unauthorised use, and appropriate action against
  offenders.
• Scope of the Policy, including contingency plans
  and disaster recovery.
• Responsibility for security, managers and staff.
• Implementation is about how it will ensure security.
            Implementation
• Organisational and Procedural Security:
  – Classification of data, confidential or free;
  – System development by a team of workers;
  – Recovery procedures in any failure;
  – Disaster recovery and back up of files and data;
  – Upgradability in event of hard/software changes;
  – Legal procedures in line with the laws;
  – Personnel controls where no one person has
    access and control of everything.
            Implementation
• Physical Security:
  – From unauthorised access, accidental and
    deliberate damage, human and natural
    disasters;
  – Restricted access to computers, to offices, to
    buildings;
  – Use of equipment for organisational purposes;
  – Security of data, maintenance of equipment,
    unattended use, fire prevention and detection,
    disposal of printed information.
            Implementation
• Logical Security:
  – Access controls to data and programs through
    user identity, user passwords, terminal
    controls, and following up where access was
    denied.
• Network Security:
  – Again access controls, against hacking and
    tapping.
• Data and Program Integrity:
  – Accuracy, up-to-date, completeness of data,
    unauthorised copying of programs and data.
Disaster Recovery Management
• Knowing and managing:
  – what possible threats there are to the system,
  – the chances of them happening,
  – and the measures placed in force to minimise
   these chances.
• Sources are from internal and external.
• A plan in force to recover and return to
  normal operations in the event of systems
  failure.
                The Threats
•   Viruses           •   Fire, Flood, Earthquake
•   Hacking           •   Power failure
•   Fraud             •   Gas leaks
•   Theft             •   Machine breakdown
•   Sabotage          •   Communications cut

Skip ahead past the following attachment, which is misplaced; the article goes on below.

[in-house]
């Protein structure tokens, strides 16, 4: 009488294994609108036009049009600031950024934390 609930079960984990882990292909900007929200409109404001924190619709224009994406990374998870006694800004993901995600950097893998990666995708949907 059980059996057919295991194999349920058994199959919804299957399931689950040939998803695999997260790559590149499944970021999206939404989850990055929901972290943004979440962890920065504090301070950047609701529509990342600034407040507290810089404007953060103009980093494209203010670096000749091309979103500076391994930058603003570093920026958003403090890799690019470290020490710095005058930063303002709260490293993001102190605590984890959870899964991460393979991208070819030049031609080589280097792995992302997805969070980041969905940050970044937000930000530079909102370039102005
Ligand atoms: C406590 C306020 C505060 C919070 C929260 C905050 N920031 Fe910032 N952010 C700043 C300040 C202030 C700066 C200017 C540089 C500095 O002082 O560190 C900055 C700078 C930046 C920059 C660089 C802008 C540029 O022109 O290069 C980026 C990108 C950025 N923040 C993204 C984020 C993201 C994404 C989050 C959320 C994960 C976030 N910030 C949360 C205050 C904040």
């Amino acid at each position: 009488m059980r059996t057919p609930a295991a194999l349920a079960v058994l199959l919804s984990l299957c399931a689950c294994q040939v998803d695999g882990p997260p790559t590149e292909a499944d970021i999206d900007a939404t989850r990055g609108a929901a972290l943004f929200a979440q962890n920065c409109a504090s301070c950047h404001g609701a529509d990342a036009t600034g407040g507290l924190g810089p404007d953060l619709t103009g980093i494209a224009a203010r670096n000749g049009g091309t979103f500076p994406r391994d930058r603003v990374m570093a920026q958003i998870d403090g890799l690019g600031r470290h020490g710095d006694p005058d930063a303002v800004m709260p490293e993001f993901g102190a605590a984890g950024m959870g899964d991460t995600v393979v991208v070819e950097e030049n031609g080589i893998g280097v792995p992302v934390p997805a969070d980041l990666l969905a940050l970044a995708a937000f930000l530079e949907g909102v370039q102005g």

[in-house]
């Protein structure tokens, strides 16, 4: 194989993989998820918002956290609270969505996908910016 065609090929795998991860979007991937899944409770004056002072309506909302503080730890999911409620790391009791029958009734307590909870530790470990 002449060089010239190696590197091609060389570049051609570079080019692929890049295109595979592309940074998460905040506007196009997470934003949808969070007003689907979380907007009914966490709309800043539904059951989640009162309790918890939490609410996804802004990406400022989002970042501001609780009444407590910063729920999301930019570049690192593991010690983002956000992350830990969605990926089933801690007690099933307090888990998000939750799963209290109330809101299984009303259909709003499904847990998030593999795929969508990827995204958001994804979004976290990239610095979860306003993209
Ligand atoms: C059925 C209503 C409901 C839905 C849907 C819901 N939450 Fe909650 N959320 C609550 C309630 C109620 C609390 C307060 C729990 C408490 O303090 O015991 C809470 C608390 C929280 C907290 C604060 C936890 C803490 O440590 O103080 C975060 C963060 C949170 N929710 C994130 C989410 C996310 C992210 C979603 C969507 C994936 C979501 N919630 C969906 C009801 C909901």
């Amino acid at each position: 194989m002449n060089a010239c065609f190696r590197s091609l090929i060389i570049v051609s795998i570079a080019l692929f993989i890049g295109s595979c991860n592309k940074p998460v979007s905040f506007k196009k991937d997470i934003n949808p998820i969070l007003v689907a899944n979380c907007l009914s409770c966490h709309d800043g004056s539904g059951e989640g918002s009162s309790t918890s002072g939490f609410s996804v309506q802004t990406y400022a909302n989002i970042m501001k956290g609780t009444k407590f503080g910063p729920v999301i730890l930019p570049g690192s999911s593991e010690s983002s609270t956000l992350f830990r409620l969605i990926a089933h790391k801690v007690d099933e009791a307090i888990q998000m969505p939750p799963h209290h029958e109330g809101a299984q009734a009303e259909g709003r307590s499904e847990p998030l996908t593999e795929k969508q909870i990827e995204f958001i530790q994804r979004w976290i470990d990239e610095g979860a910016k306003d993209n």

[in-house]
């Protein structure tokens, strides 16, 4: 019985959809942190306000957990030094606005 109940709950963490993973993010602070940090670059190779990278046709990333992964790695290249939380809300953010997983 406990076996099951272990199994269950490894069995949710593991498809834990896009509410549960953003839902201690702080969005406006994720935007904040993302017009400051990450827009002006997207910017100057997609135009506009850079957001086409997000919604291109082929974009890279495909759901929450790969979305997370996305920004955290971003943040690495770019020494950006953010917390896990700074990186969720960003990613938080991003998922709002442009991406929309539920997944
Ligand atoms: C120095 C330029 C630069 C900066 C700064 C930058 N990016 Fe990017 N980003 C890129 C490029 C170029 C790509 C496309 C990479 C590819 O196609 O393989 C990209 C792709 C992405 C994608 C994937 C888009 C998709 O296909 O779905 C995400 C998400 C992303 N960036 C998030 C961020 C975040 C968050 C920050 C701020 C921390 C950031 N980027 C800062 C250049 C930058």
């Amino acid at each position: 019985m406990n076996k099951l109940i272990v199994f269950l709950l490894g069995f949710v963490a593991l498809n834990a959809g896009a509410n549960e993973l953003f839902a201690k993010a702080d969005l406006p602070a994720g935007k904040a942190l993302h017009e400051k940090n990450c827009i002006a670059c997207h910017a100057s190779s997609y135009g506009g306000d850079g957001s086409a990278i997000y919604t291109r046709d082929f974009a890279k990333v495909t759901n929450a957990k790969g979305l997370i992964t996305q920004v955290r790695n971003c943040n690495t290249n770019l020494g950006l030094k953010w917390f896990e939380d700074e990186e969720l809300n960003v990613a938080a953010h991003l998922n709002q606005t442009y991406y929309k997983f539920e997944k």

•   Blackmail         •   Cabling failure
•   Espionage         •   Software crash
•   Terrorism         •   Software failure
•   Vandalism
                The Plan
• To ensure operations continue to run after
  the following disasters:
  – Loss of computer equipment
  – Loss of services
  – Loss of employees
  – Loss of support services
  – Loss of communications
  – Loss of data and programs
          Contingency Plan
• A contingency plan is about ensuring the
  managers of an organisation know what to
  do in the event of a disaster.
• The IT system if lost could mean the
  organisation or business collapses.
• Down time is the time an organisation is
  running without its IT system, the shorter
  the down time the greater the chance of
  full recovery after a failure.
                Back Up
• Regular back up copies of data files and
  software.
• Back up copies to be tested on different
  computers to see if they work.
• These copies must be kept in a secure
  area from fire, flood and theft.
• Can be kept in a different site.
• Plan of duties for staff to implement the
  program of recovery.
            Risk Analysis
• Employees need to be aware of the
  security threats and the consequences of
  systems failure.
• Managers to be aware of the value of the
  resources, the possible risks, and chances
  of their occurrence.
           Consequences
• Cash flow, bills not processed.
• Uninformed decisions due to loss of MIS.
• Problems with customers going to
  competitors and suppliers goodwill.
• Production and services disrupted and late.
• No proper stock control, too little or too
  much.
          Physical Security
• Protection of computers and software by
  secure areas, restricting access to the
  equipment.
• Secure buildings, authorised access only,
  if breached the computers are locked in
  rooms.
• Access to rooms gained by passes / keys.
• Access to computers gained by unlocking
  them.
                 Security
• Security by only allowing certain staff
  access by ‘user identity’s’, and individual
  passwords.
• Certain files are ‘Read Only’ for some staff.
• Staff to use a smart card to use the
  keyboard.
• Documents and prints locked away, and
  shredded when finished with.
• Communication channels encrypted.

				
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posted:12/19/2010